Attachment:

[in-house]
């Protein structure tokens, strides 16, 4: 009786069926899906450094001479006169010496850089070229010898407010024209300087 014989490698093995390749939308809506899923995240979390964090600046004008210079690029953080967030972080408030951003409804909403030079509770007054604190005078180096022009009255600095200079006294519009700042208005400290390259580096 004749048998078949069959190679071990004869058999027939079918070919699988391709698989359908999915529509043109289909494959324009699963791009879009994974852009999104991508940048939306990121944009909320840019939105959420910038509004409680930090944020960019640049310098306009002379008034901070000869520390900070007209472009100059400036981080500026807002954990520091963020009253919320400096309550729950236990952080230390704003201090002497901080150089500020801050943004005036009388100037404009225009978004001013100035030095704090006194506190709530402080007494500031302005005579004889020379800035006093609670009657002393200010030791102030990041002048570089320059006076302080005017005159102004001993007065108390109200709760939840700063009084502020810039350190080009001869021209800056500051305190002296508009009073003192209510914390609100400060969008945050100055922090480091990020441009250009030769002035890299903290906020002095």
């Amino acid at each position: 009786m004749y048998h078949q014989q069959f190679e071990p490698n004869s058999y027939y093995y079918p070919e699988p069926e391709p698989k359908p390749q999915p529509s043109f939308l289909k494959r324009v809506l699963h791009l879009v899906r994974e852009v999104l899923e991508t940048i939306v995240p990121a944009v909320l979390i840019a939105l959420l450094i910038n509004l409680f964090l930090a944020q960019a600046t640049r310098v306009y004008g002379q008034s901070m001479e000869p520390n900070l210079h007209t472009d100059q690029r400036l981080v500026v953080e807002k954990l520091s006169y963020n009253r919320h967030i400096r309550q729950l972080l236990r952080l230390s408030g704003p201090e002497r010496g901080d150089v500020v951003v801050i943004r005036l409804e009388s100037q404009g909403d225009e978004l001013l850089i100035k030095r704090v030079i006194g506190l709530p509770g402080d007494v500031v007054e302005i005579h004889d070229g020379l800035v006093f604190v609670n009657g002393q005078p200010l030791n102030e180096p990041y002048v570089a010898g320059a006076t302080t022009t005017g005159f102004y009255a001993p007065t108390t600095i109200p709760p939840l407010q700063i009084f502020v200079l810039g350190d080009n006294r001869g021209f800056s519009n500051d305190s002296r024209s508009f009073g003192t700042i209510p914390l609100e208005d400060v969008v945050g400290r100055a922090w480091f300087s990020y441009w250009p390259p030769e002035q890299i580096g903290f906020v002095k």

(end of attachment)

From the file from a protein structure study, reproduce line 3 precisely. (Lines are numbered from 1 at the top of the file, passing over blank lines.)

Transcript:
């Amino acid at each position: 009786m004749y048998h078949q014989q069959f190679e071990p490698n004869s058999y027939y093995y079918p070919e699988p069926e391709p698989k359908p390749q999915p529509s043109f939308l289909k494959r324009v809506l699963h791009l879009v899906r994974e852009v999104l899923e991508t940048i939306v995240p990121a944009v909320l979390i840019a939105l959420l450094i910038n509004l409680f964090l930090a944020q960019a600046t640049r310098v306009y004008g002379q008034s901070m001479e000869p520390n900070l210079h007209t472009d100059q690029r400036l981080v500026v953080e807002k954990l520091s006169y963020n009253r919320h967030i400096r309550q729950l972080l236990r952080l230390s408030g704003p201090e002497r010496g901080d150089v500020v951003v801050i943004r005036l409804e009388s100037q404009g909403d225009e978004l001013l850089i100035k030095r704090v030079i006194g506190l709530p509770g402080d007494v500031v007054e302005i005579h004889d070229g020379l800035v006093f604190v609670n009657g002393q005078p200010l030791n102030e180096p990041y002048v570089a010898g320059a006076t302080t022009t005017g005159f102004y009255a001993p007065t108390t600095i109200p709760p939840l407010q700063i009084f502020v200079l810039g350190d080009n006294r001869g021209f800056s519009n500051d305190s002296r024209s508009f009073g003192t700042i209510p914390l609100e208005d400060v969008v945050g400290r100055a922090w480091f300087s990020y441009w250009p390259p030769e002035q890299i580096g903290f906020v002095k």